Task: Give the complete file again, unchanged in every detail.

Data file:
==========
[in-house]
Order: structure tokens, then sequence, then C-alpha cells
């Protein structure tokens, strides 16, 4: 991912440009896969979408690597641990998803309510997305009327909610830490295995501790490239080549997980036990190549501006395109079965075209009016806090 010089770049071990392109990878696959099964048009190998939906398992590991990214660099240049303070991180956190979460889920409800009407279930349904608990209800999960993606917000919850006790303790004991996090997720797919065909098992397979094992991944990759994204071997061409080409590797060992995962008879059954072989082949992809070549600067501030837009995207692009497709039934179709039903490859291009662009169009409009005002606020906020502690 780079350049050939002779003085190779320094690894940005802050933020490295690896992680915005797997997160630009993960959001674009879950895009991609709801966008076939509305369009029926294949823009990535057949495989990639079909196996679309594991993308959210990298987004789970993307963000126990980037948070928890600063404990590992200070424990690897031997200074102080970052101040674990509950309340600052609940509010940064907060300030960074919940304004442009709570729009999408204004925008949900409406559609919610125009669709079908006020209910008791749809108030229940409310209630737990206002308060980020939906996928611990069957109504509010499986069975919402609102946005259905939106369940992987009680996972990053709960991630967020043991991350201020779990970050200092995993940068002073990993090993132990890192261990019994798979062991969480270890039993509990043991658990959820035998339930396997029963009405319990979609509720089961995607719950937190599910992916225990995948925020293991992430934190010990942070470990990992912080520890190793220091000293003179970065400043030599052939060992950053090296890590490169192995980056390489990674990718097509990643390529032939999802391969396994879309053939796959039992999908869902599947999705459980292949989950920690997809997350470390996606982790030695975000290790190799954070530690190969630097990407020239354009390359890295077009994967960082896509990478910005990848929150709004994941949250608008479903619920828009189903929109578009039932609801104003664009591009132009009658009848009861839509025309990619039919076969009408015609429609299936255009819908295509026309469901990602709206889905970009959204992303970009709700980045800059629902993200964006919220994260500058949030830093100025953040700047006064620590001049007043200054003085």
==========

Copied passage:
[in-house]
Order: structure tokens, then sequence, then C-alpha cells
């Protein structure tokens, strides 16, 4: 991912440009896969979408690597641990998803309510997305009327909610830490295995501790490239080549997980036990190549501006395109079965075209009016806090 010089770049071990392109990878696959099964048009190998939906398992590991990214660099240049303070991180956190979460889920409800009407279930349904608990209800999960993606917000919850006790303790004991996090997720797919065909098992397979094992991944990759994204071997061409080409590797060992995962008879059954072989082949992809070549600067501030837009995207692009497709039934179709039903490859291009662009169009409009005002606020906020502690 780079350049050939002779003085190779320094690894940005802050933020490295690896992680915005797997997160630009993960959001674009879950895009991609709801966008076939509305369009029926294949823009990535057949495989990639079909196996679309594991993308959210990298987004789970993307963000126990980037948070928890600063404990590992200070424990690897031997200074102080970052101040674990509950309340600052609940509010940064907060300030960074919940304004442009709570729009999408204004925008949900409406559609919610125009669709079908006020209910008791749809108030229940409310209630737990206002308060980020939906996928611990069957109504509010499986069975919402609102946005259905939106369940992987009680996972990053709960991630967020043991991350201020779990970050200092995993940068002073990993090993132990890192261990019994798979062991969480270890039993509990043991658990959820035998339930396997029963009405319990979609509720089961995607719950937190599910992916225990995948925020293991992430934190010990942070470990990992912080520890190793220091000293003179970065400043030599052939060992950053090296890590490169192995980056390489990674990718097509990643390529032939999802391969396994879309053939796959039992999908869902599947999705459980292949989950920690997809997350470390996606982790030695975000290790190799954070530690190969630097990407020239354009390359890295077009994967960082896509990478910005990848929150709004994941949250608008479903619920828009189903929109578009039932609801104003664009591009132009009658009848009861839509025309990619039919076969009408015609429609299936255009819908295509026309469901990602709206889905970009959204992303970009709700980045800059629902993200964006919220994260500058949030830093100025953040700047006064620590001049007043200054003085």